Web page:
Friday, February 17, 2006

Google and The Happy Searcher

I recently happened across a paper by four Googlers called "The Happy Searcher: Challenges in Web Information Retrieval" (PDF).

It includes discussions of some of the challenges in web, image, audio, and video search, dealing with spammers, evaluating relevance rank quality, and search, reputation, and recommendations in Google Groups.

It's a great read and an easy, light read. Even if you don't normally read technical papers, this one is definitely worth a peek.

Here are some selected extended excerpts:
One particularly intriguing problem in web IR arises from the attempt by some commercial interests to unduly heighten the ranking of their web pages by engaging in various forms of spamming .... Classification schemes must work in an adversarial context as spammers will continually seek ways of thwarting automatic filters. Adversarial classification is an area in which precious little work has been done.

Proper evaluation of [relevance rank] improvements is a non-trivial task ... Recent efforts in this area have examined interleaving the results of two different ranking schemes and using statistical tests based on the results users clicked on to determine which ranking scheme is "better". There has also been work along the lines of using decision theoretic analysis (i.e., maximizing users' utility when searching, considering the relevance of the results found as well as the time taken to find those results) as a means for determining the "goodness" of a ranking scheme.

At the article or posting level, one can similarly rank not just by content relevance, but also take into account aspects of articles that not normally associated with web pages, such as temporal information (when a posting was made), thread information, the author of the article, whether the article quotes another post, whether the proportion of quoted content is much more than the proportion of original content, etc .... Furthermore, one can also attempt to compute the inherent quality or credibility level of an author independent of the query.

Content Similarity Assessment ... [attempts] to find images (audio tracks) that are similar to the query items. For example, the user may provide an image (audio snippet) of what the types of results that they are interested in finding, and based on low-level similarity measures, such as (spatial) color histograms, audio frequency histograms, etc, similar objects are returned. Systems such as these have often been used to find images of sunsets, blue skies, etc. and have also been applied to the task of finding similar music genres.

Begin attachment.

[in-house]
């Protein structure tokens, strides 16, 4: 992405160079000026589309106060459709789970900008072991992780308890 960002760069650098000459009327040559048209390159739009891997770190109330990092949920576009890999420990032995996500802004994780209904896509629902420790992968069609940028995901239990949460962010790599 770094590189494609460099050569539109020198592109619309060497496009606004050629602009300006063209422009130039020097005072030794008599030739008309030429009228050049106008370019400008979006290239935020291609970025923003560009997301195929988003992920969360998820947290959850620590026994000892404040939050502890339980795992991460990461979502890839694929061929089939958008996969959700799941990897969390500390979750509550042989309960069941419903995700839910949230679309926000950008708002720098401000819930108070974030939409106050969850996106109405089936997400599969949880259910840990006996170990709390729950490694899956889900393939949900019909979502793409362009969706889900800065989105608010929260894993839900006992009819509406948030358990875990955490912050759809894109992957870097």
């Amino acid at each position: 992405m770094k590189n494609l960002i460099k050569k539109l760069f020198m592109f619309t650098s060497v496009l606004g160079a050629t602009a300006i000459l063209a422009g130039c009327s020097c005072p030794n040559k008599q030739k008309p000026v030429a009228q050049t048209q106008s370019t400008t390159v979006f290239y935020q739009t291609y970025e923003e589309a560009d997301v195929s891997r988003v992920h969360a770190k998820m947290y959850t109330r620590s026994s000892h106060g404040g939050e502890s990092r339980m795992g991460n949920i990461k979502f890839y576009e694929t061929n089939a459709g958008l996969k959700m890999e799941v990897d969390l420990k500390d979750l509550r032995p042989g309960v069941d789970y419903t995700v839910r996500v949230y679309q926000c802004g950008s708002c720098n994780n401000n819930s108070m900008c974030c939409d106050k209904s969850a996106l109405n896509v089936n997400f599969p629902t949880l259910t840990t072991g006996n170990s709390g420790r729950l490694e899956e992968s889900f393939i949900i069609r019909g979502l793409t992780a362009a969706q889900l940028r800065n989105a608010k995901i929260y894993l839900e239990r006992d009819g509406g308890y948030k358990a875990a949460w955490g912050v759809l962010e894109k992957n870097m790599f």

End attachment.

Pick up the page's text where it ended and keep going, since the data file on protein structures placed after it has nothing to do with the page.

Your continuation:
The Google spelling corrector takes a Machine Learning approach that leverages an enormous volume of text to build a very fine grained probabilistic context sensitive model for spelling correction ... By employing a context sensitive model, the system will correct the text "Mehran Salhami" to "Mehran Sahami" even though "Salami" is a common English word and is the same edit distance from "Salhami" as "Sahami." Such fine grained context sensitivity can only be achieved through analyzing very large quantities of text.

Web information retrieval presents a wonderfully rich and varied set of problems where AI techniques can make critical advances ... We hope to stimulate still more research in this area that will make use of the vast amount of information on the web.
If you like this paper, there's another older paper that might also be of interest, "Web Information Retrieval - an Algorithmic Perspective" by Monika Henzinger from Google. It is a nice, short, light overview of the components of a web search engine and some of the challenges of web search.


Venkatesh said...

Thanks for the link. Interesting read.

Nicholas Ochiel said...

As always, thanks for the reading recommendations.